Science and Yoga

Exercise as we know brings a lot of benefits to the body. As a nurse, we always give health education and exercise is one of the best way to prevent and even cope up with an illness. Ironically though, I never applied it to my everyday life until the recent years. It is because I’m not physically active and I hate the conventional exercise methods available. So when I heard about yoga and how it is linked with science, I got intrigued; tried it out and like a kid in the lost and found section, yoga found me.

Fast forward to 2017, I finally decided to do the teacher’s training to get more specific details of how to relate human anatomy and physiology to yoga. Although I have the basics covered, it’s just mind-blowing how simple poses can benefit the body. An astounding example would be the eagle pose or Garudasana where it can help cleanse your lymphatic system from the foot to head. It may look simple but this asana creates a tourniquet by constricting the major lymph nodes in the body and when you finally release from the pose it just drains the lymph and the nodes are cleaned.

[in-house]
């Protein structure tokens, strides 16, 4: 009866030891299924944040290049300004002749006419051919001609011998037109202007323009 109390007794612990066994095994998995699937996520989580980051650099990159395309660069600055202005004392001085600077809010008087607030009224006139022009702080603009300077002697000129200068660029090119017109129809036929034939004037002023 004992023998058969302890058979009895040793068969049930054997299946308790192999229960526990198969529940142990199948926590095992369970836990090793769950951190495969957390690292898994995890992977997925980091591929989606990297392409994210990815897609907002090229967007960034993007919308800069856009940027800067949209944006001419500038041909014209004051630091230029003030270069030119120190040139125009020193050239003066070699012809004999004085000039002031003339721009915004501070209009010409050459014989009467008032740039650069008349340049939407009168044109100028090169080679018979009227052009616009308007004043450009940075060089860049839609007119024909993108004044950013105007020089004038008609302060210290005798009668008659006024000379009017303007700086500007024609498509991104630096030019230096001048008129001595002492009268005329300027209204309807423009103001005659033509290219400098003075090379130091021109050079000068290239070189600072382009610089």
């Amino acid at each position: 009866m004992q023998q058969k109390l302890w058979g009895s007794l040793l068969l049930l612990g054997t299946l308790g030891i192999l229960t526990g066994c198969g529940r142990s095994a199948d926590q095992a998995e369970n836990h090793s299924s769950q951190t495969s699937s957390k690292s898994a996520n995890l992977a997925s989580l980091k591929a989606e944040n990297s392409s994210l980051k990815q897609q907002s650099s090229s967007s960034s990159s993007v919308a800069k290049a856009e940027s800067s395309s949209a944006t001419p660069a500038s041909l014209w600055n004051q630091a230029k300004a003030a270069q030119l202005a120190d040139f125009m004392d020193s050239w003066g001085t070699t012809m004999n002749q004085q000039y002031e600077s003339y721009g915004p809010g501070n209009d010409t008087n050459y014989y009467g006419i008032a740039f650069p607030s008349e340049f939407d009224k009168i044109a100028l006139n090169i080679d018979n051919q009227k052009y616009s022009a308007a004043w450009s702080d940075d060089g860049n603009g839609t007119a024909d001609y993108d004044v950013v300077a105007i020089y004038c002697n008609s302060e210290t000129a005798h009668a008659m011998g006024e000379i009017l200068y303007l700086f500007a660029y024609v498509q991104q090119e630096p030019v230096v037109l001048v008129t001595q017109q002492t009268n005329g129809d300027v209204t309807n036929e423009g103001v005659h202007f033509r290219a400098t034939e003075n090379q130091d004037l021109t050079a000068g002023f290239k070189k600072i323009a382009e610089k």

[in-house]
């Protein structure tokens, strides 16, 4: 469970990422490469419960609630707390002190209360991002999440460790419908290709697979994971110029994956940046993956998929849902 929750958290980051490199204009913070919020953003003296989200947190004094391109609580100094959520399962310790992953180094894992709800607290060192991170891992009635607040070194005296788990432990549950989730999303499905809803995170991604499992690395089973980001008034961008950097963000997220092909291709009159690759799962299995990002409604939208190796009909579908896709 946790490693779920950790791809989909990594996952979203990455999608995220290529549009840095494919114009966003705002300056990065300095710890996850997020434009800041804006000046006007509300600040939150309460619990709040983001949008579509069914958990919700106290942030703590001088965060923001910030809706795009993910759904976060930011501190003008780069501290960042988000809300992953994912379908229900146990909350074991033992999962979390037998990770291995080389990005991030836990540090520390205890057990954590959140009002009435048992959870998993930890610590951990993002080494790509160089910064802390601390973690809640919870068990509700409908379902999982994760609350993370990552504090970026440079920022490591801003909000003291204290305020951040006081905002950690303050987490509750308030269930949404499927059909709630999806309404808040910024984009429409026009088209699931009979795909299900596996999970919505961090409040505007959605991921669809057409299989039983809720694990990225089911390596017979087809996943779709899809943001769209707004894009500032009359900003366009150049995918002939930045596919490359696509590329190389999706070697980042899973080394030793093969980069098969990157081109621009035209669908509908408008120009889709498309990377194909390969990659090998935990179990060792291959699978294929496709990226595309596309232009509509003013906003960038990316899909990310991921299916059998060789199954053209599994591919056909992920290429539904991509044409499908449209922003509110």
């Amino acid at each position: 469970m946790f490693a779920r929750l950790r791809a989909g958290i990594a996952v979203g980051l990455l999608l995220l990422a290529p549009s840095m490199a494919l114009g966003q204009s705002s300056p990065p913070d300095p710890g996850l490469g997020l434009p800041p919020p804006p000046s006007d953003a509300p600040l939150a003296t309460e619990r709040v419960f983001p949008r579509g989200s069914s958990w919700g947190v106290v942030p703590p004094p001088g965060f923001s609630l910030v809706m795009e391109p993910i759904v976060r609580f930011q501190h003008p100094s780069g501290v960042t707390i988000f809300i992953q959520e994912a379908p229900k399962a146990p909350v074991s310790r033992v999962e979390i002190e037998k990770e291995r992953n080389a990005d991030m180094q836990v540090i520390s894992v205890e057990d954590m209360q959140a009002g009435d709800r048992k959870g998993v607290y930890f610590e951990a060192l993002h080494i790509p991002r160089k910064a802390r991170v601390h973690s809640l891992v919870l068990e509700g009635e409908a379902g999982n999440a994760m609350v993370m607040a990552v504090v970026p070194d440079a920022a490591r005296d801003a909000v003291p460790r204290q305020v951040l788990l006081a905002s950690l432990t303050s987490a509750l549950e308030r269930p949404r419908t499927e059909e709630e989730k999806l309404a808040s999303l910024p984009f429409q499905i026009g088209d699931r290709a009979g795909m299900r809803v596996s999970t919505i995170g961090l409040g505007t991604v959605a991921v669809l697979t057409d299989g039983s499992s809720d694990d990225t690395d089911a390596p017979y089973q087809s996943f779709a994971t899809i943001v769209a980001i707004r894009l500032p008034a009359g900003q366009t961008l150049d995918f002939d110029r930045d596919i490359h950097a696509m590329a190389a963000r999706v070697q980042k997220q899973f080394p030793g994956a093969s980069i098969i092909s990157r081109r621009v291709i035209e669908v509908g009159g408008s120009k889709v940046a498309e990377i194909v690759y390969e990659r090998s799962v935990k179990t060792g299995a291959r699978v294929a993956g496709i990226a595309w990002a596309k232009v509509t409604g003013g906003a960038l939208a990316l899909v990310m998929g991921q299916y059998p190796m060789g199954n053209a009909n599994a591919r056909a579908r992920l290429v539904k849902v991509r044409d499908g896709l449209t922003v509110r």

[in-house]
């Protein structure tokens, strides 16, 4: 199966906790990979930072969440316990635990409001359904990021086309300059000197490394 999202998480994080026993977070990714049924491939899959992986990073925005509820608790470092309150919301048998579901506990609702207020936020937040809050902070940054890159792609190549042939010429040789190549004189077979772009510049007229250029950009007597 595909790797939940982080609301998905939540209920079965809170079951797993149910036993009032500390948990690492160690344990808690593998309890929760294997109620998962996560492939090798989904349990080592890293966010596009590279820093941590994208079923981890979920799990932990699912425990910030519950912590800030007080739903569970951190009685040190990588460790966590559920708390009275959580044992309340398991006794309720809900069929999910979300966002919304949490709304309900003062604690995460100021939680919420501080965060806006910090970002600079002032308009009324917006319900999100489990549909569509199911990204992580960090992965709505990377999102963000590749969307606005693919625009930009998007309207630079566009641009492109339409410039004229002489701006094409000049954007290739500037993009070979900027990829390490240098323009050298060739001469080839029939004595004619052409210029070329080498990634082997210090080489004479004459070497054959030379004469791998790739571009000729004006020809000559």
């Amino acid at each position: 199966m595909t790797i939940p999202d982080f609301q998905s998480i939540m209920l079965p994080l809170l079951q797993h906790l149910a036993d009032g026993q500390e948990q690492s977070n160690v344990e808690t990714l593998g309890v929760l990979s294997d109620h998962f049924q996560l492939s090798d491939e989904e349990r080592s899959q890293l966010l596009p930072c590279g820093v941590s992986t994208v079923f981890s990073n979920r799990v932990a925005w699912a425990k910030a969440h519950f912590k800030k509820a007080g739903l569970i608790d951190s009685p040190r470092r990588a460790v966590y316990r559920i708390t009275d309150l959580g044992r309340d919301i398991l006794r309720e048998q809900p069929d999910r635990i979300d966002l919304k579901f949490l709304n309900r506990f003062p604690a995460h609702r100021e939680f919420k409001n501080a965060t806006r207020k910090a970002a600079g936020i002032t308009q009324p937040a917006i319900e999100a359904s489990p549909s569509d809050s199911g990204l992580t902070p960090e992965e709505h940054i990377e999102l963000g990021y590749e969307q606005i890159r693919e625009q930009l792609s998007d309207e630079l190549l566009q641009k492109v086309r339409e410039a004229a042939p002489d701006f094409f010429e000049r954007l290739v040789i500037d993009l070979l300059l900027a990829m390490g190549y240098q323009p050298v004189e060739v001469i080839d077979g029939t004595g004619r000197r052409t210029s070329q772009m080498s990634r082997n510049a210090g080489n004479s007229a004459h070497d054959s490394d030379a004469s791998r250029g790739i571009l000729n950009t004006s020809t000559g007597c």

Another interesting information is that the asanas that has something to do with twists are actually good for your digestive system because the moment you twist, there is a temporary halt in the blood circulation to the digestive system. Once you release from the pose the blood gushes into the digestive system providing better circulation.

Pranayama or breathing does not only help you get through the poses but it also cleanses out your respiratory system. Cardio-respiratory system goes hand-in-hand and it comes in perfect unison with the yoga practice. The moment you inhale, oxygen comes in to the body and here is what happens.

Red blood cells carrying Deoxygenated blood (carbon dioxide) comes from different parts of the bodyàright chambers of the heartà pumps to the lungs à exchange of oxygen and carbon dioxideà oxygenated blood à left chambers of the heartà pumps blood throughout the body.

This cycle goes on 24/7 and even without Yoga, this is what happens with everyone. But I realized that the more I practice the poses with proper breathing techniques, the less I become sore and I can sustain the poses a lot longer. For ordinary individuals who practice breathing techniques, they experience lesser health problems like headaches and breathing patterns greatly improve.

These are just some of the many things that give a clearer picture of how yoga can benefit a person’s overall health. No, yoga does not cure diseases but think of it this way- yoga, alongside with conventional medical treatments can help you recover tremendously.

 

xo,

 

Julie